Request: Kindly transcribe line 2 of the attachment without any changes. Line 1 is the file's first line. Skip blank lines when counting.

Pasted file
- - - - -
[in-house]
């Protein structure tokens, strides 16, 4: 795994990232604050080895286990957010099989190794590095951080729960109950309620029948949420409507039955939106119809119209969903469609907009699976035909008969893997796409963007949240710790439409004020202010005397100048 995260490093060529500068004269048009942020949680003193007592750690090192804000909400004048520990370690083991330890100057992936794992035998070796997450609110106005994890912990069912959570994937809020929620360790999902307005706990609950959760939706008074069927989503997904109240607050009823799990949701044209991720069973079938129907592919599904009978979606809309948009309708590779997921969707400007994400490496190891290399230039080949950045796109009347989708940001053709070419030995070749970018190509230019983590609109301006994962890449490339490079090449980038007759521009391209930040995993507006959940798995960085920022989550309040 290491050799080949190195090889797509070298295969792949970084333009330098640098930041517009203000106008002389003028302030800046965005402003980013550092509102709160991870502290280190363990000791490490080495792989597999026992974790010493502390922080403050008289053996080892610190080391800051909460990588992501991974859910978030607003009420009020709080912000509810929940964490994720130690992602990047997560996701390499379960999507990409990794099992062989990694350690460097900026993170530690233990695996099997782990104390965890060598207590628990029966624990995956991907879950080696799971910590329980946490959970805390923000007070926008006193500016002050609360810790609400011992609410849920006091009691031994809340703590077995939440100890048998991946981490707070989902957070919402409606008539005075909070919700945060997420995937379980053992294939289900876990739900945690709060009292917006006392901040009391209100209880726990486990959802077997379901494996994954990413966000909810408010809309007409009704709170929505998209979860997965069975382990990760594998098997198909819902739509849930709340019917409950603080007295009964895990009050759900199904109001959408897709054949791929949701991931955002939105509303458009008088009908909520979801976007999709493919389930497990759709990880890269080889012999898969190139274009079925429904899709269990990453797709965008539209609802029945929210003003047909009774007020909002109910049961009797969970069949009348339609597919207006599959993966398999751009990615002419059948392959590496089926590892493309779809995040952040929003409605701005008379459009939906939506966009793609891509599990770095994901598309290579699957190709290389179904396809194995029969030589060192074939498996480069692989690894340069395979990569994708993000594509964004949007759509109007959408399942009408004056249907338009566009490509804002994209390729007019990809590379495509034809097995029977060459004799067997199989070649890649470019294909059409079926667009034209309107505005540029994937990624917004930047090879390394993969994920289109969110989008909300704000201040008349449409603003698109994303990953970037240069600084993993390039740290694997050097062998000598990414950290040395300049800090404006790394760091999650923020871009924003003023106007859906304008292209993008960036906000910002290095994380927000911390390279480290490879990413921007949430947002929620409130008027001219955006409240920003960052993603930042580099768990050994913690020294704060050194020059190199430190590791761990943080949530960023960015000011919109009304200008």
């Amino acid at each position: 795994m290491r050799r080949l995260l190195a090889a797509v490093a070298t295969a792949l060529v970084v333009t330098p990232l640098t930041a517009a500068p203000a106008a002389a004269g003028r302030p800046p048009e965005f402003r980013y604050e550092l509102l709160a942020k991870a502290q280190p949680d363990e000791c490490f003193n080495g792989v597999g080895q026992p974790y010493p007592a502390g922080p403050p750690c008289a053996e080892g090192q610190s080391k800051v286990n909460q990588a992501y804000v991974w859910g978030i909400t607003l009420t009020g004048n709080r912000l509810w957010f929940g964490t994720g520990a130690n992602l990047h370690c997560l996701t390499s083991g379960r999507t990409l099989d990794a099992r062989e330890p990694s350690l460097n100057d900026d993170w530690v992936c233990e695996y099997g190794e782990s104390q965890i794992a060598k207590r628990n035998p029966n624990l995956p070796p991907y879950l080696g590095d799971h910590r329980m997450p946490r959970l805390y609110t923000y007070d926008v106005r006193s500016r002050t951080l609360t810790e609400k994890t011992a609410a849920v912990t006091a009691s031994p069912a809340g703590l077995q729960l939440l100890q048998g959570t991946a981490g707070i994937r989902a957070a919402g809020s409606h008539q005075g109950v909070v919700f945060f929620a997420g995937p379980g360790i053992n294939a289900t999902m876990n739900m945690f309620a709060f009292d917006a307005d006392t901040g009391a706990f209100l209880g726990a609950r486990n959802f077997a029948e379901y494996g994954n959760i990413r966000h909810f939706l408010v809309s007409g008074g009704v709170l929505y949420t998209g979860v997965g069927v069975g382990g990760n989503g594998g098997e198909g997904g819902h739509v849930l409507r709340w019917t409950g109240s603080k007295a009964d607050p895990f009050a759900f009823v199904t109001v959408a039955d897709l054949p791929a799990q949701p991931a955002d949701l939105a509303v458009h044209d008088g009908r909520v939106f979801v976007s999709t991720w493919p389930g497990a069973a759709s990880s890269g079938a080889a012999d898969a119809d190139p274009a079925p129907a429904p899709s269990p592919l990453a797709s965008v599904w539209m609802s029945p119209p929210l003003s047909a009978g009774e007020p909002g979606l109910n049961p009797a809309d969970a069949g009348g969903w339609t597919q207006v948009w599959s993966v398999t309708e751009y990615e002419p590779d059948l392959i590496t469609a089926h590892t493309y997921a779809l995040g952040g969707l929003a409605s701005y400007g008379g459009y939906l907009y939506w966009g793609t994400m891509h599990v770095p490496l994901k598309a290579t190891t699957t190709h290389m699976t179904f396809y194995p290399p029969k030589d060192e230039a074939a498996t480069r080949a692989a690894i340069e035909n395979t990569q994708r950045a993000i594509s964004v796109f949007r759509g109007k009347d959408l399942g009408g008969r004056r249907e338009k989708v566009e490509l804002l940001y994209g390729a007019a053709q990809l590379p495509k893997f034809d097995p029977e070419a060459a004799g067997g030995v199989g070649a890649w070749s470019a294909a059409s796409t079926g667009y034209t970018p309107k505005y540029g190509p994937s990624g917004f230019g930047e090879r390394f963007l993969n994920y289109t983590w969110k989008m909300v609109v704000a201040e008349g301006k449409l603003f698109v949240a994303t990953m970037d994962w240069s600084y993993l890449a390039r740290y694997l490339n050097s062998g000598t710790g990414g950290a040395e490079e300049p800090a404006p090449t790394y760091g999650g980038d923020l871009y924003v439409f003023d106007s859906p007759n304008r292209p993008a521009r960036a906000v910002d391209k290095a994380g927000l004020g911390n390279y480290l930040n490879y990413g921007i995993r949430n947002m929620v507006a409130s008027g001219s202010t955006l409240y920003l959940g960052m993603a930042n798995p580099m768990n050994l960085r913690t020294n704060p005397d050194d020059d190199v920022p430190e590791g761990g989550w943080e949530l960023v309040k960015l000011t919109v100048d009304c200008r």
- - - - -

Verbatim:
């Protein structure tokens, strides 16, 4: 795994990232604050080895286990957010099989190794590095951080729960109950309620029948949420409507039955939106119809119209969903469609907009699976035909008969893997796409963007949240710790439409004020202010005397100048 995260490093060529500068004269048009942020949680003193007592750690090192804000909400004048520990370690083991330890100057992936794992035998070796997450609110106005994890912990069912959570994937809020929620360790999902307005706990609950959760939706008074069927989503997904109240607050009823799990949701044209991720069973079938129907592919599904009978979606809309948009309708590779997921969707400007994400490496190891290399230039080949950045796109009347989708940001053709070419030995070749970018190509230019983590609109301006994962890449490339490079090449980038007759521009391209930040995993507006959940798995960085920022989550309040 290491050799080949190195090889797509070298295969792949970084333009330098640098930041517009203000106008002389003028302030800046965005402003980013550092509102709160991870502290280190363990000791490490080495792989597999026992974790010493502390922080403050008289053996080892610190080391800051909460990588992501991974859910978030607003009420009020709080912000509810929940964490994720130690992602990047997560996701390499379960999507990409990794099992062989990694350690460097900026993170530690233990695996099997782990104390965890060598207590628990029966624990995956991907879950080696799971910590329980946490959970805390923000007070926008006193500016002050609360810790609400011992609410849920006091009691031994809340703590077995939440100890048998991946981490707070989902957070919402409606008539005075909070919700945060997420995937379980053992294939289900876990739900945690709060009292917006006392901040009391209100209880726990486990959802077997379901494996994954990413966000909810408010809309007409009704709170929505998209979860997965069975382990990760594998098997198909819902739509849930709340019917409950603080007295009964895990009050759900199904109001959408897709054949791929949701991931955002939105509303458009008088009908909520979801976007999709493919389930497990759709990880890269080889012999898969190139274009079925429904899709269990990453797709965008539209609802029945929210003003047909009774007020909002109910049961009797969970069949009348339609597919207006599959993966398999751009990615002419059948392959590496089926590892493309779809995040952040929003409605701005008379459009939906939506966009793609891509599990770095994901598309290579699957190709290389179904396809194995029969030589060192074939498996480069692989690894340069395979990569994708993000594509964004949007759509109007959408399942009408004056249907338009566009490509804002994209390729007019990809590379495509034809097995029977060459004799067997199989070649890649470019294909059409079926667009034209309107505005540029994937990624917004930047090879390394993969994920289109969110989008909300704000201040008349449409603003698109994303990953970037240069600084993993390039740290694997050097062998000598990414950290040395300049800090404006790394760091999650923020871009924003003023106007859906304008292209993008960036906000910002290095994380927000911390390279480290490879990413921007949430947002929620409130008027001219955006409240920003960052993603930042580099768990050994913690020294704060050194020059190199430190590791761990943080949530960023960015000011919109009304200008």